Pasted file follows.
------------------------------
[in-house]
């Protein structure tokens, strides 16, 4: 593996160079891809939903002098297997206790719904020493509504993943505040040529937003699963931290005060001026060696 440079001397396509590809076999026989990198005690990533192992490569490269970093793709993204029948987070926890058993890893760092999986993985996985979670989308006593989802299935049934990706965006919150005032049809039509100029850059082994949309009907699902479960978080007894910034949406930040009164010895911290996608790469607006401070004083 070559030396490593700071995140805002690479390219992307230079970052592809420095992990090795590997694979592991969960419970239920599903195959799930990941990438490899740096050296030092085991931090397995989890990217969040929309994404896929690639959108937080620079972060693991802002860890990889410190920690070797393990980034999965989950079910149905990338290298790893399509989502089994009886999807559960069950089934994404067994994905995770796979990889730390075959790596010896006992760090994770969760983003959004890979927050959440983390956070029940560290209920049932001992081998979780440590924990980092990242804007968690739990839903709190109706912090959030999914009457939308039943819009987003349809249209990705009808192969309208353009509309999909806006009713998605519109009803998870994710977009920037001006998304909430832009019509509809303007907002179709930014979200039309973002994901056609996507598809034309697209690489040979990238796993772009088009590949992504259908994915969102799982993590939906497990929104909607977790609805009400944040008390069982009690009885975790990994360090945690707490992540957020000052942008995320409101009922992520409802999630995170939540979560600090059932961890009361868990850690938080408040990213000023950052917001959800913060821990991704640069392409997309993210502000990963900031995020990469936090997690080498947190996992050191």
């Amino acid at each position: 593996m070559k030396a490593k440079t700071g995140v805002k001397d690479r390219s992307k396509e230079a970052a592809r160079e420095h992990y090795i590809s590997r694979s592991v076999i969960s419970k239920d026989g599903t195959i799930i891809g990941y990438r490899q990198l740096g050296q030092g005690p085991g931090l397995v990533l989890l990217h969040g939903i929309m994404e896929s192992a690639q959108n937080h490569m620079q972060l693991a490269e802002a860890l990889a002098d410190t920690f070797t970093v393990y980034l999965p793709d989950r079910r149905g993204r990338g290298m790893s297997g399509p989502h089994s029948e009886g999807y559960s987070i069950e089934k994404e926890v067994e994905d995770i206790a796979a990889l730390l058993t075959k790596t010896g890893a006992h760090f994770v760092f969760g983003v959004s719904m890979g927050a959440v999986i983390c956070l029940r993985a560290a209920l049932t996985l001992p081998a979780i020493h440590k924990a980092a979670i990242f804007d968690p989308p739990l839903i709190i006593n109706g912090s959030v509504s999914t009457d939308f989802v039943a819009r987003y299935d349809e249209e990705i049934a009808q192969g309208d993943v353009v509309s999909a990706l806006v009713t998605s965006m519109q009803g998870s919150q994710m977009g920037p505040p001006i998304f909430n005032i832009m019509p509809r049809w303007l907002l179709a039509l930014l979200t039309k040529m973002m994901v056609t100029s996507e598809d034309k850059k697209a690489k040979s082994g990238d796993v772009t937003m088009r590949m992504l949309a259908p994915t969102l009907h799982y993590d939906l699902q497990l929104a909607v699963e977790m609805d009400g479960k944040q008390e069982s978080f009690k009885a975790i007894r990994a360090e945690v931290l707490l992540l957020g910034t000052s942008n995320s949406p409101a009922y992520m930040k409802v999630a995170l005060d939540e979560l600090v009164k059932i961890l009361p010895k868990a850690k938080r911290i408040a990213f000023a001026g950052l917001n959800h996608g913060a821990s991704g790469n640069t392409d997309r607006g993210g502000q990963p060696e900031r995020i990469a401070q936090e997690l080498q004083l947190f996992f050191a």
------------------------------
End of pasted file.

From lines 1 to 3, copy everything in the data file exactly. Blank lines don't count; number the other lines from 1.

[in-house]
């Protein structure tokens, strides 16, 4: 593996160079891809939903002098297997206790719904020493509504993943505040040529937003699963931290005060001026060696 440079001397396509590809076999026989990198005690990533192992490569490269970093793709993204029948987070926890058993890893760092999986993985996985979670989308006593989802299935049934990706965006919150005032049809039509100029850059082994949309009907699902479960978080007894910034949406930040009164010895911290996608790469607006401070004083 070559030396490593700071995140805002690479390219992307230079970052592809420095992990090795590997694979592991969960419970239920599903195959799930990941990438490899740096050296030092085991931090397995989890990217969040929309994404896929690639959108937080620079972060693991802002860890990889410190920690070797393990980034999965989950079910149905990338290298790893399509989502089994009886999807559960069950089934994404067994994905995770796979990889730390075959790596010896006992760090994770969760983003959004890979927050959440983390956070029940560290209920049932001992081998979780440590924990980092990242804007968690739990839903709190109706912090959030999914009457939308039943819009987003349809249209990705009808192969309208353009509309999909806006009713998605519109009803998870994710977009920037001006998304909430832009019509509809303007907002179709930014979200039309973002994901056609996507598809034309697209690489040979990238796993772009088009590949992504259908994915969102799982993590939906497990929104909607977790609805009400944040008390069982009690009885975790990994360090945690707490992540957020000052942008995320409101009922992520409802999630995170939540979560600090059932961890009361868990850690938080408040990213000023950052917001959800913060821990991704640069392409997309993210502000990963900031995020990469936090997690080498947190996992050191």
């Amino acid at each position: 593996m070559k030396a490593k440079t700071g995140v805002k001397d690479r390219s992307k396509e230079a970052a592809r160079e420095h992990y090795i590809s590997r694979s592991v076999i969960s419970k239920d026989g599903t195959i799930i891809g990941y990438r490899q990198l740096g050296q030092g005690p085991g931090l397995v990533l989890l990217h969040g939903i929309m994404e896929s192992a690639q959108n937080h490569m620079q972060l693991a490269e802002a860890l990889a002098d410190t920690f070797t970093v393990y980034l999965p793709d989950r079910r149905g993204r990338g290298m790893s297997g399509p989502h089994s029948e009886g999807y559960s987070i069950e089934k994404e926890v067994e994905d995770i206790a796979a990889l730390l058993t075959k790596t010896g890893a006992h760090f994770v760092f969760g983003v959004s719904m890979g927050a959440v999986i983390c956070l029940r993985a560290a209920l049932t996985l001992p081998a979780i020493h440590k924990a980092a979670i990242f804007d968690p989308p739990l839903i709190i006593n109706g912090s959030v509504s999914t009457d939308f989802v039943a819009r987003y299935d349809e249209e990705i049934a009808q192969g309208d993943v353009v509309s999909a990706l806006v009713t998605s965006m519109q009803g998870s919150q994710m977009g920037p505040p001006i998304f909430n005032i832009m019509p509809r049809w303007l907002l179709a039509l930014l979200t039309k040529m973002m994901v056609t100029s996507e598809d034309k850059k697209a690489k040979s082994g990238d796993v772009t937003m088009r590949m992504l949309a259908p994915t969102l009907h799982y993590d939906l699902q497990l929104a909607v699963e977790m609805d009400g479960k944040q008390e069982s978080f009690k009885a975790i007894r990994a360090e945690v931290l707490l992540l957020g910034t000052s942008n995320s949406p409101a009922y992520m930040k409802v999630a995170l005060d939540e979560l600090v009164k059932i961890l009361p010895k868990a850690k938080r911290i408040a990213f000023a001026g950052l917001n959800h996608g913060a821990s991704g790469n640069t392409d997309r607006g993210g502000q990963p060696e900031r995020i990469a401070q936090e997690l080498q004083l947190f996992f050191a």